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First-ever national park awards recognise supporters and volunteers

Other posts by  |  Frances Whitehead on Google+ |  November 8, 2011 | 0 Comments

The awards recognise commitment to protect and preserve a very special place: Northumberland National Park

Northumberland National Park has presented its first-ever awards to organisations and individuals supporting the authority’s goals and objectives.

The awards aim to recognise and reward the efforts of individuals, businesses and community groups who are helping the National Park Authority and its partners to achieve the aims in the National Park Management Plan. They were presented tonight at the National Park Forum, Rothbury, Northumberland.

Cllr Isabel Hunter, Executive Director for Infrastructure and Environment, Northumberland County Council, and John Riddle, Chairman of Northumberland National Park Authority, presented the awards.

Cllr Hunter said: “As one of the judges, I was very moved at the energy, determination and commitment to local communities and the environment that people in and around the National Park have shown and they certainly set a high benchmark for the county.”

The winners are: 

1.     A Welcoming Park Category

Bellingham District Trade & Tourism Association – For dedication, co-operation and creativity in making Bellingham a welcoming and vibrant tourism hub for the North Tyne valley, and for the establishment of the Bellingham Blast Cycling Event.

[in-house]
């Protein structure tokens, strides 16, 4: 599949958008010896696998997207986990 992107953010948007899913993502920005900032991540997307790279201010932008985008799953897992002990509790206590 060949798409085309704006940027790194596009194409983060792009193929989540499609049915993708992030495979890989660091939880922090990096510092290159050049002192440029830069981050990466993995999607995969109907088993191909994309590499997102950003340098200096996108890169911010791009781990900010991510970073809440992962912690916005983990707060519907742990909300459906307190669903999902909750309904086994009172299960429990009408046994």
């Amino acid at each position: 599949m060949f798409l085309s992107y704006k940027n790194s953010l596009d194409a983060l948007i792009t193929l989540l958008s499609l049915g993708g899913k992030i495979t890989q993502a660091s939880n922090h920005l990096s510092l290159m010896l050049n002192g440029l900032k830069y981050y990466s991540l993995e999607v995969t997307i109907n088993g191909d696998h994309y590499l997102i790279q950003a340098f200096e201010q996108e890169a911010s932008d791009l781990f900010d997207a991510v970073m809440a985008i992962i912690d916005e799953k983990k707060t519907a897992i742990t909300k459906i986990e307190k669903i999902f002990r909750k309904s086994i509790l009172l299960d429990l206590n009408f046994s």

Special Mention: The Coach House Tea Rooms – Elsdon (Rita and Allan Colby) For establishing a tea room and gallery offering a high standard of local food and a wide range of pictures and crafts produced locally. As well as providing a warm, personal welcome the Coach House also puts on workshops and guided walks locally, often into the National Park.

2.     A Distinctive Place Category

Winner: Hepple Whitefield Farm (John Robson & Family) For their very positive attitude to conservation and access and for making a significant contribution to the conservation, enhancement and understanding of the Simonside Hills Special Area of Conservation (SAC) and adjacent areas in the National Park.

Special Mention: Andy McNaught, Environmental Stewardship Project Officer, Natural England For working with NNPA officers to complete over 80 Stewardship Schemes in a pragmatic, imaginative and flexible way, which has helped to safeguard the special qualities of the National Park and provide vital income to the farms involved. The schemes are also an important source of work for local contractors who undertake capital works.

3.     A Living-Working Landscape Category

Winner:  Cheviot Farms Micro-hydro Pilot Group (Graham Dixon, Stuart & Sarah Nelson, The Singer Family, Neil & Poppy Hindmarsh, Simon Gray) – For initiative, cooperation and patience in undertaking a study to investigate the potential for five farms in the Cheviot Hills to utilise the power of the water in adjacent burns to generate electricity, then continuing the process through evaluations with various agencies to installation. Ultimately building a body of knowledge and experience that can assist all upland farms. 

Special Mention: Kevin Wharf,  Wildflower Seed Collector – For his genuine drive and interest in wanting to do something for wildflowers in the countryside. He uses his seed harvesting machine to collect local seeds from his own hay meadows and makes them available for farms entering into HLS agreements. He provides free seed for `mini-meadow` projects at local schools and other small community schemes, and has been collecting Heather seed for upland moorland restoration schemes.